Ife Durosimi-Etti

Ife Durosinmi-Etti is an author, entrepreneur and a sales and marketing expert with over a decade experience across fashion, marketing and manufacturing industries.

She holds a bachelor’s degree in Biochemistry from Covenant University, Nigeria, and an MBA in Global Business from Coventry University.

Ife started her career as an operations analyst in a bank in Nigeria during her mandatory one-year National Youth Service.

She volunteered with the British Red Cross at the time she was completing her MBA and joined a British multinational retailing company headquartered in London.

She moved back to Nigeria in 2012 and joined Nigerian Breweries (Heineken Operating Company in Nigeria) as a Young African Talent (YAT) and transitioned to their Corporate Communications Department as Corporate Social Responsibility and Sustainability Support Manager.

In 2015, Ife decided to bridge a gap in the furniture market for newborns and together with Olamide Olatunbosun, founded Parliamo Bambini, a baby and child furniture company with products manufactured locally.

In 2016, Parliamo Bambini was selected by the Tony Elumelu Foundation for its Tony Elumelu Entrepreneurship Program as one of the companies whose idea can transform Africa.

Parliamo Bambini is also the winner of the Jumia Super Startup Competition in 2017 In the same year, Ife was also selected as a Global Shaper of the World Economic Forum.

She has been selected as a mentor on one of Young African Leaderships Initiative (YALI)’s programmes and has been a panelist at Harvard University’s African Development Conference discussing the role of women in democracy and how it impacts on business in Africa.

Ife is the author of “Accessing Grants for Startups,” a book that shows the opportunities available locally and internationally for entrepreneurs in Africa that can help take their businesses to the next level.

Ife is also an associate member of the Advertising Practitioners Council of Nigeria (APCON).

Ife is also one of the Leading Ladies Africa’s 100 Most Inspiring Women in Nigeria for 2019.

Ife, alongside her AGS tribe also raised N22M for Late Olamide Alli Kid’s.

We celebrate her for giving women a voice and helping them win at life.

Beginning August 15 2018, Harvard University now have four  its schools led by Black women, which is the first time in the Ivy League institution’s history, reports The Harvard Crimson.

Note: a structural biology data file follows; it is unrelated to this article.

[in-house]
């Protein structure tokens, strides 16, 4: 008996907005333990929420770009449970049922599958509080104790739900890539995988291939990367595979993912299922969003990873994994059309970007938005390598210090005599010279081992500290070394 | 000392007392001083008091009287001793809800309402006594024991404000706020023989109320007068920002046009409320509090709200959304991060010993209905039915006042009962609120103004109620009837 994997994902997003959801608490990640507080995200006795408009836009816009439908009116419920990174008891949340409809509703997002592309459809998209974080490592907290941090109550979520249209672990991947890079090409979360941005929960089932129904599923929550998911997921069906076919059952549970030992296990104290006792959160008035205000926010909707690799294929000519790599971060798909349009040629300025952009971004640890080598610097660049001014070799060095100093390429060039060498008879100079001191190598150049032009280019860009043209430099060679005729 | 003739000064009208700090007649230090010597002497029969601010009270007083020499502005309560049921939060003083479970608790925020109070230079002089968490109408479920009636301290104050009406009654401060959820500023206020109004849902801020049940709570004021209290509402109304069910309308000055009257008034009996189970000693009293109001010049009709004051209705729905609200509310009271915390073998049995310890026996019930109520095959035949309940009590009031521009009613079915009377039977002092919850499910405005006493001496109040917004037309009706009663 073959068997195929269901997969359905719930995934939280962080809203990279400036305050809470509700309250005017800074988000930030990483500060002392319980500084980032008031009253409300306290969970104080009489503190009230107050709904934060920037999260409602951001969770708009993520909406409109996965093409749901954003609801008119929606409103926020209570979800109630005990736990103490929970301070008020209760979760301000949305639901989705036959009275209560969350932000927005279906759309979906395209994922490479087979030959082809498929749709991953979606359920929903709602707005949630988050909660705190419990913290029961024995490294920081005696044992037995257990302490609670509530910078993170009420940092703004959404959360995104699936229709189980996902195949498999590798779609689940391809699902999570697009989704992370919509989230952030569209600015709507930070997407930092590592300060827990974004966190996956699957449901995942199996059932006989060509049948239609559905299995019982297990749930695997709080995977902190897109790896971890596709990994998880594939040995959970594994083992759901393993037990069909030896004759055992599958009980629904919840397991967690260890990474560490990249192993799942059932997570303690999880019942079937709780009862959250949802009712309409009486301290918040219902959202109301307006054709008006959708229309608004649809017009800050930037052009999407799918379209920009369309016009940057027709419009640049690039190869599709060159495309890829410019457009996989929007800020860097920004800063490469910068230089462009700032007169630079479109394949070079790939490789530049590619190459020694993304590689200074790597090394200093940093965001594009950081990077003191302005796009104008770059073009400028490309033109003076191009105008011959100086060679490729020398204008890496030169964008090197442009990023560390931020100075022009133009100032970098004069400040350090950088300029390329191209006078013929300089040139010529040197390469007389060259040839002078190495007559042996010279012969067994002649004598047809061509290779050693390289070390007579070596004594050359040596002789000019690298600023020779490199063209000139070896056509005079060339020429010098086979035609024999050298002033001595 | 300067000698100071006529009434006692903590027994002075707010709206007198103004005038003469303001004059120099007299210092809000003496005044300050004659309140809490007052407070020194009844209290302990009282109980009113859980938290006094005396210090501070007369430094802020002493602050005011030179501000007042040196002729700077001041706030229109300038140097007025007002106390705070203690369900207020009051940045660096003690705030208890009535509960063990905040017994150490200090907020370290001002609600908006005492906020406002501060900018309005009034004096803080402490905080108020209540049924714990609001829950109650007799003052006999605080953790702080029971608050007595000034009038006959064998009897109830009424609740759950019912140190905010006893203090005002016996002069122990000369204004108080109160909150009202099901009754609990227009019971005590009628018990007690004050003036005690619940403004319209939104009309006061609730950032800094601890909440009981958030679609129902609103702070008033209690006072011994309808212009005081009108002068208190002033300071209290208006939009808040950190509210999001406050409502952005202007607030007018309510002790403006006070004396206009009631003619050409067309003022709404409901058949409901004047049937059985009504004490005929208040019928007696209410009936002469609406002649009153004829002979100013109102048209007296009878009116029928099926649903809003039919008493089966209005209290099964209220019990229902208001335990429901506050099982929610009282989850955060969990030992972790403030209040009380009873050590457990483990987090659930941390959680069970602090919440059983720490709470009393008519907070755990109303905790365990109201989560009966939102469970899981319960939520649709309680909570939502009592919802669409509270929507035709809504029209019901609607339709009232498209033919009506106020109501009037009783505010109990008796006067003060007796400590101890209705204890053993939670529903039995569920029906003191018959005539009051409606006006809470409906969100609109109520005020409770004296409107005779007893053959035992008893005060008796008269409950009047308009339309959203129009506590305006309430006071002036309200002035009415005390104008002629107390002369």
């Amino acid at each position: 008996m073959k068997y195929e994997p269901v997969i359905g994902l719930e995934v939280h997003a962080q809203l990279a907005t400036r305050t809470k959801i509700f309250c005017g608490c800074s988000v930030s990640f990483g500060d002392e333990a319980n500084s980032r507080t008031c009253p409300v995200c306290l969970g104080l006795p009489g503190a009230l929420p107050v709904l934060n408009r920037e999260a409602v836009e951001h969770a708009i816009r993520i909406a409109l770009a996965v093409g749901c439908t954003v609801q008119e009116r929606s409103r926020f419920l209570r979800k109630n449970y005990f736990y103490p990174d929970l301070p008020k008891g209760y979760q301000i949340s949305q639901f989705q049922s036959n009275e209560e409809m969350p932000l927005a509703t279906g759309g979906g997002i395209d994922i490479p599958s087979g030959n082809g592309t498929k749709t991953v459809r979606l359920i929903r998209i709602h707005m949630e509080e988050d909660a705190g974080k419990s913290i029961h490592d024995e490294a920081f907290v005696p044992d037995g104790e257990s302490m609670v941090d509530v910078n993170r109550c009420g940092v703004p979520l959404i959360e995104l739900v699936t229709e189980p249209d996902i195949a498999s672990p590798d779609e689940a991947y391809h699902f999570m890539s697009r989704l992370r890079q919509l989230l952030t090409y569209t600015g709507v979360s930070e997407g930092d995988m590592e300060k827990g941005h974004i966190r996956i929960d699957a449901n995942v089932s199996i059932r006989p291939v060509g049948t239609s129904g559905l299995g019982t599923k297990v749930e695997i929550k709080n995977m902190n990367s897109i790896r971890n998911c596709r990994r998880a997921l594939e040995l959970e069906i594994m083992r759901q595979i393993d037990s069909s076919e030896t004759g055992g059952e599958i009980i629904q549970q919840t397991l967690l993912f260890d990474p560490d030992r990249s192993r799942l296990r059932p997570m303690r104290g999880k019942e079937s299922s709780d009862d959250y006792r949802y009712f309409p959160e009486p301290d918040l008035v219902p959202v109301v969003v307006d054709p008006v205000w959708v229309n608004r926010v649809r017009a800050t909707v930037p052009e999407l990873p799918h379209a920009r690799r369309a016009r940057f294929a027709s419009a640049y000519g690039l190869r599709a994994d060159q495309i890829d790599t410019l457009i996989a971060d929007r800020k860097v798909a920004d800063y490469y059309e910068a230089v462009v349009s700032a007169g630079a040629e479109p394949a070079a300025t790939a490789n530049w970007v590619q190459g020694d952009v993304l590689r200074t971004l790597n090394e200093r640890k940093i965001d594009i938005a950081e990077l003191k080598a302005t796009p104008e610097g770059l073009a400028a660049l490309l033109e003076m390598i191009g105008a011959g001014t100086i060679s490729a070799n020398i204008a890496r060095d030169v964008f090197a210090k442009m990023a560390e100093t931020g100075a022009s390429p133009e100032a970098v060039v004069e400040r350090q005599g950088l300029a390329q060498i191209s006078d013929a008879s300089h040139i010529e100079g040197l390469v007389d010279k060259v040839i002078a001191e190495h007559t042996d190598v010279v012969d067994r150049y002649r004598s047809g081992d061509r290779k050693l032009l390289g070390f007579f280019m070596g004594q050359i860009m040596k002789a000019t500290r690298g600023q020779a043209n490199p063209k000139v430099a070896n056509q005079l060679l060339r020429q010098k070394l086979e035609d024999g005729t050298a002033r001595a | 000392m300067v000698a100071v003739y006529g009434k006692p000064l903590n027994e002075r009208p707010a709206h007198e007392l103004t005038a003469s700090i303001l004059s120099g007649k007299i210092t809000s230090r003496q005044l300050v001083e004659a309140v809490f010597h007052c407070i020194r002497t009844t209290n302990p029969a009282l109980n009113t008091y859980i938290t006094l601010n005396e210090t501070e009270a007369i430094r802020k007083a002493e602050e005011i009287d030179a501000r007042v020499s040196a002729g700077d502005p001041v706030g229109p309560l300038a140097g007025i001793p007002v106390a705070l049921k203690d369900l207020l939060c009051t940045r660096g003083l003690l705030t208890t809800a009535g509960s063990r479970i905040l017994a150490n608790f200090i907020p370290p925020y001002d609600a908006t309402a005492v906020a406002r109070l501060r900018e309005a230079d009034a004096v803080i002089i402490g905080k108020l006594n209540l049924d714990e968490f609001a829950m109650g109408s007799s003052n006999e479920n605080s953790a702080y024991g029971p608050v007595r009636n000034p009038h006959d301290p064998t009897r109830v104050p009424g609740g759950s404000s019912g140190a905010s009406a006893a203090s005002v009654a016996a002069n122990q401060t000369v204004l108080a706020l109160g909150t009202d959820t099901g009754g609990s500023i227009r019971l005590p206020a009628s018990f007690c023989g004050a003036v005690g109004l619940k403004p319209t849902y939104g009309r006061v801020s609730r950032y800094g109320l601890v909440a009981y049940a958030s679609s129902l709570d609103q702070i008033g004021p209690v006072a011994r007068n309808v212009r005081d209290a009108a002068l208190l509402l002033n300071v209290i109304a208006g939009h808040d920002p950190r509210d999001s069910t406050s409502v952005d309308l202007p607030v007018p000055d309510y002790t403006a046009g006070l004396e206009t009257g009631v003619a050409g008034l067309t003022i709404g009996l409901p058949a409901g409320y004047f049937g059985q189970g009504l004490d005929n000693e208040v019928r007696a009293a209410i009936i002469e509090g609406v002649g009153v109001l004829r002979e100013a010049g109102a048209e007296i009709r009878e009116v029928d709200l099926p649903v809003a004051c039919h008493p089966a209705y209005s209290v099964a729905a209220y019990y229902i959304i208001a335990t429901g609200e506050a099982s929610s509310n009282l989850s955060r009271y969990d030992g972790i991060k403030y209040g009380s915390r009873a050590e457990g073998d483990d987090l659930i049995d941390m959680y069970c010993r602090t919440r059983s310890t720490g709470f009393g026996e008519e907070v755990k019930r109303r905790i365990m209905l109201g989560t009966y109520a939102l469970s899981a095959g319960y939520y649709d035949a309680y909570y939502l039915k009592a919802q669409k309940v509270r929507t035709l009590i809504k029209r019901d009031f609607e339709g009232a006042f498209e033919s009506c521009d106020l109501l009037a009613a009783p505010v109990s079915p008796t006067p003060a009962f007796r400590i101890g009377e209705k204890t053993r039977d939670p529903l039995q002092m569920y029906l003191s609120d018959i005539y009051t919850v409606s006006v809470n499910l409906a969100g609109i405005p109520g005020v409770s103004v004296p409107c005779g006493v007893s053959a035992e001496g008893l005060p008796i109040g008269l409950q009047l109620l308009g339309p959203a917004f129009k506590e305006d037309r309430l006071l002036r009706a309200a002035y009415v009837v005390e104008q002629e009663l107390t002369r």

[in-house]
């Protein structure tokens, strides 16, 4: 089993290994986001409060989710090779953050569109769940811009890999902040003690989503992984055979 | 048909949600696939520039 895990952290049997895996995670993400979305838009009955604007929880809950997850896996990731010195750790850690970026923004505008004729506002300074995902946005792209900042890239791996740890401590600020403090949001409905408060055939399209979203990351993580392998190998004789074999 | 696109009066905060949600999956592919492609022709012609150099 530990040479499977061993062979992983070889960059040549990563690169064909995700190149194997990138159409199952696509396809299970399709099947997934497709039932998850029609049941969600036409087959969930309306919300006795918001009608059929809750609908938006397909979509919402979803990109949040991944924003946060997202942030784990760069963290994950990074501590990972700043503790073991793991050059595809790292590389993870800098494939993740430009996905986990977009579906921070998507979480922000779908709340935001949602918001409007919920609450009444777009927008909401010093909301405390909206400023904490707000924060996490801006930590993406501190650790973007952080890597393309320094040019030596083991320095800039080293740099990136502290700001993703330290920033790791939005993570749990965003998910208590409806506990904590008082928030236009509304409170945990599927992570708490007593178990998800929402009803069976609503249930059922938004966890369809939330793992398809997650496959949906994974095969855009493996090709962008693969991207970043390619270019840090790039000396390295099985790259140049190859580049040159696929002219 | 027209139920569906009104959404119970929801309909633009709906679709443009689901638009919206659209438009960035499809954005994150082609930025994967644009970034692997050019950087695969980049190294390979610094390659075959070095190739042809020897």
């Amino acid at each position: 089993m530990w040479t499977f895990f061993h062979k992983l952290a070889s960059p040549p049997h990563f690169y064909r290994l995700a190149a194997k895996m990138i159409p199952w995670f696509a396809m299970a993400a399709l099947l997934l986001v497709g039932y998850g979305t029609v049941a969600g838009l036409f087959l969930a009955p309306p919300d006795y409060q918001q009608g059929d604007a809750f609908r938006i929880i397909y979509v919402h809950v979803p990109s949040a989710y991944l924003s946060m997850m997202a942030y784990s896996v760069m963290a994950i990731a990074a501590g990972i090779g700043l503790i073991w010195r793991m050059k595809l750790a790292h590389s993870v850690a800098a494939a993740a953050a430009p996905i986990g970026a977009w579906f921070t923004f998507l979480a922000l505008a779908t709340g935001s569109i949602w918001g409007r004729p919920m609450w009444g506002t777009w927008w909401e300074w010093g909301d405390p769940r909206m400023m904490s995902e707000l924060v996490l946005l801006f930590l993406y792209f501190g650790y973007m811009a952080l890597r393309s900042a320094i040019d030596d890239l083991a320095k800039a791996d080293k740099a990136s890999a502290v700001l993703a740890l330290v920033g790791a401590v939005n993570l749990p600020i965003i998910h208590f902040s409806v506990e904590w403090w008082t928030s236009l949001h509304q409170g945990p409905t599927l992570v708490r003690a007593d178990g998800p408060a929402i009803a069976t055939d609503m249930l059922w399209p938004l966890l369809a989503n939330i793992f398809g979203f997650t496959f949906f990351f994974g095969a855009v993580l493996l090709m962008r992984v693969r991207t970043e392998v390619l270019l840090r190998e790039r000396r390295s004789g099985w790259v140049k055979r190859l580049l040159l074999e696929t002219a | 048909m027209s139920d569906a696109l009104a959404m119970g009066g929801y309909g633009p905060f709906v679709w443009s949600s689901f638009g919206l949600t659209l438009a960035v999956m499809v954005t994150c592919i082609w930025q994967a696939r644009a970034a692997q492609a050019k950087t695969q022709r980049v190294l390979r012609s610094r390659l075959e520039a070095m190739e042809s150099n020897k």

Last year,  Professor Claudine Gay became the latest string of Black women to be appointed to dean positions at the university. Her role as dean of the Faculty of Arts and Sciences will make her the first woman and first African American to hold that position. In an interview following the announcement, Gay said she hopes her new promotion will inspire other women and people of color, similar to how former University President Drew G. Faust inspired her as Harvard’s first female president.

“If my presence in this role affirms someone’s sense of belonging and ownership, the same way Drew’s appointment affirmed my sense of belonging, then I think that’s great,” said Gay. “And for people who are sort of beyond our gates, if this prompts them to look again and look anew at Harvard and imagine new possibilities for themselves, I think that’s great as well.”

In 2016, Michelle Williams became the first Black person to head a faculty at Harvard, and the first Black woman to lead the Longwood-based School of Public Health. In May and April, Tomiko Brown-Nagin and Bridget Terry-Long became the first African American women deans at the Radcliffe Institute for Advance Study and the Graduate School of Education, respectively.

Before their appointments, Evelynn Hammonds served as the first female and African American dean for the History of Science school for five years until 2013.

John S. Wilson, a senior advisor and strategist on Harvard University’s diversity and inclusion initiatives, calls these recent dean appointments “significant” considering Harvard has long been known as a predominately white institution.

“To now be moving into a phase of Harvard’s life where people who don’t meet that profile are now empowered to advance Harvard, it just signals that Harvard is getting ready for a new future for itself and for the country and for the world,” he said.